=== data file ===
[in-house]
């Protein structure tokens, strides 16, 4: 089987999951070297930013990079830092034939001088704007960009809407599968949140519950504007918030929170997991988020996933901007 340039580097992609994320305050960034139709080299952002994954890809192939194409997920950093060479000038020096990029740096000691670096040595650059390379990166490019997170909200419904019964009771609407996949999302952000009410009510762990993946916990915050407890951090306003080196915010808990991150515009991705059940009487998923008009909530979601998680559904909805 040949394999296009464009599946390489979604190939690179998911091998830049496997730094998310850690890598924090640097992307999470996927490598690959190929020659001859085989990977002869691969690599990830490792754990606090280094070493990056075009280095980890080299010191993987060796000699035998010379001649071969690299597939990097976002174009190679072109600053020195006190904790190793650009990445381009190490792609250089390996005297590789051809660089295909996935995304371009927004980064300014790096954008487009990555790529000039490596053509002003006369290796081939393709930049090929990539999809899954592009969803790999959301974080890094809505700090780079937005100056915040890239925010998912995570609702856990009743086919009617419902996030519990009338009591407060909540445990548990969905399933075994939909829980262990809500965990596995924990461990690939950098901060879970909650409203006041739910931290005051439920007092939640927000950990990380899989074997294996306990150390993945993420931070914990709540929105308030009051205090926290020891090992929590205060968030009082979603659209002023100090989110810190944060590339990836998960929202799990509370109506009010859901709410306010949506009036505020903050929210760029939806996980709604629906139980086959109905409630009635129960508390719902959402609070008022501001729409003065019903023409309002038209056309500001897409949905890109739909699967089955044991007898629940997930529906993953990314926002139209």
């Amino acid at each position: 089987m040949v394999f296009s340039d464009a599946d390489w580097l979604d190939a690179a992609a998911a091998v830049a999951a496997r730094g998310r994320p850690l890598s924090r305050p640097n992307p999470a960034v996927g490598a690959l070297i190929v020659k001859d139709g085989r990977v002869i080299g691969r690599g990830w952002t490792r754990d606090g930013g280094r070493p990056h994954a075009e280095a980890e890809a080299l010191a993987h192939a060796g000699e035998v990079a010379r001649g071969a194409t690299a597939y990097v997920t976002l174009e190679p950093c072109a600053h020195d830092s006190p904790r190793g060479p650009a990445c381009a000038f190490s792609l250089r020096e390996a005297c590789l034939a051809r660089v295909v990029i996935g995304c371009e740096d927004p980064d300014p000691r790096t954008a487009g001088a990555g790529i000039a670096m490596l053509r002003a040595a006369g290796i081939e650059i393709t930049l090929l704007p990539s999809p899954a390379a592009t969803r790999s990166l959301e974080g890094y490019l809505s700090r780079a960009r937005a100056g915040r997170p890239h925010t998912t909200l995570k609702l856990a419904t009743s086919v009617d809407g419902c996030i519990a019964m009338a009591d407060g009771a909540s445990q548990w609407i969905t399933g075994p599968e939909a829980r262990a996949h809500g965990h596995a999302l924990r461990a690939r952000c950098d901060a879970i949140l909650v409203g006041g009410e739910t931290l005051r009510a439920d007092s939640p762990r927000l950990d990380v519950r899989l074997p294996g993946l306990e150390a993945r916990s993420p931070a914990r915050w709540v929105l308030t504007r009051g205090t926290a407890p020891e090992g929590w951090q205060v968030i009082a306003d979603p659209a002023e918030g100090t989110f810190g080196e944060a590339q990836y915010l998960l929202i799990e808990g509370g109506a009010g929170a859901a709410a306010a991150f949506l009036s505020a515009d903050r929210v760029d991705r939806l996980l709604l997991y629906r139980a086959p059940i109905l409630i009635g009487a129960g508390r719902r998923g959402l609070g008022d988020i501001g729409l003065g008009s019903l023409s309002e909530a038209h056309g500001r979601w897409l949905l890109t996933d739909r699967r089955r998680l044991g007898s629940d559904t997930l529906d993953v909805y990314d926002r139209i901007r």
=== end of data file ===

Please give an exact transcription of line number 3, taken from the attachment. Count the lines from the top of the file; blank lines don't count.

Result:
């Amino acid at each position: 089987m040949v394999f296009s340039d464009a599946d390489w580097l979604d190939a690179a992609a998911a091998v830049a999951a496997r730094g998310r994320p850690l890598s924090r305050p640097n992307p999470a960034v996927g490598a690959l070297i190929v020659k001859d139709g085989r990977v002869i080299g691969r690599g990830w952002t490792r754990d606090g930013g280094r070493p990056h994954a075009e280095a980890e890809a080299l010191a993987h192939a060796g000699e035998v990079a010379r001649g071969a194409t690299a597939y990097v997920t976002l174009e190679p950093c072109a600053h020195d830092s006190p904790r190793g060479p650009a990445c381009a000038f190490s792609l250089r020096e390996a005297c590789l034939a051809r660089v295909v990029i996935g995304c371009e740096d927004p980064d300014p000691r790096t954008a487009g001088a990555g790529i000039a670096m490596l053509r002003a040595a006369g290796i081939e650059i393709t930049l090929l704007p990539s999809p899954a390379a592009t969803r790999s990166l959301e974080g890094y490019l809505s700090r780079a960009r937005a100056g915040r997170p890239h925010t998912t909200l995570k609702l856990a419904t009743s086919v009617d809407g419902c996030i519990a019964m009338a009591d407060g009771a909540s445990q548990w609407i969905t399933g075994p599968e939909a829980r262990a996949h809500g965990h596995a999302l924990r461990a690939r952000c950098d901060a879970i949140l909650v409203g006041g009410e739910t931290l005051r009510a439920d007092s939640p762990r927000l950990d990380v519950r899989l074997p294996g993946l306990e150390a993945r916990s993420p931070a914990r915050w709540v929105l308030t504007r009051g205090t926290a407890p020891e090992g929590w951090q205060v968030i009082a306003d979603p659209a002023e918030g100090t989110f810190g080196e944060a590339q990836y915010l998960l929202i799990e808990g509370g109506a009010g929170a859901a709410a306010a991150f949506l009036s505020a515009d903050r929210v760029d991705r939806l996980l709604l997991y629906r139980a086959p059940i109905l409630i009635g009487a129960g508390r719902r998923g959402l609070g008022d988020i501001g729409l003065g008009s019903l023409s309002e909530a038209h056309g500001r979601w897409l949905l890109t996933d739909r699967r089955r998680l044991g007898s629940d559904t997930l529906d993953v909805y990314d926002r139209i901007r």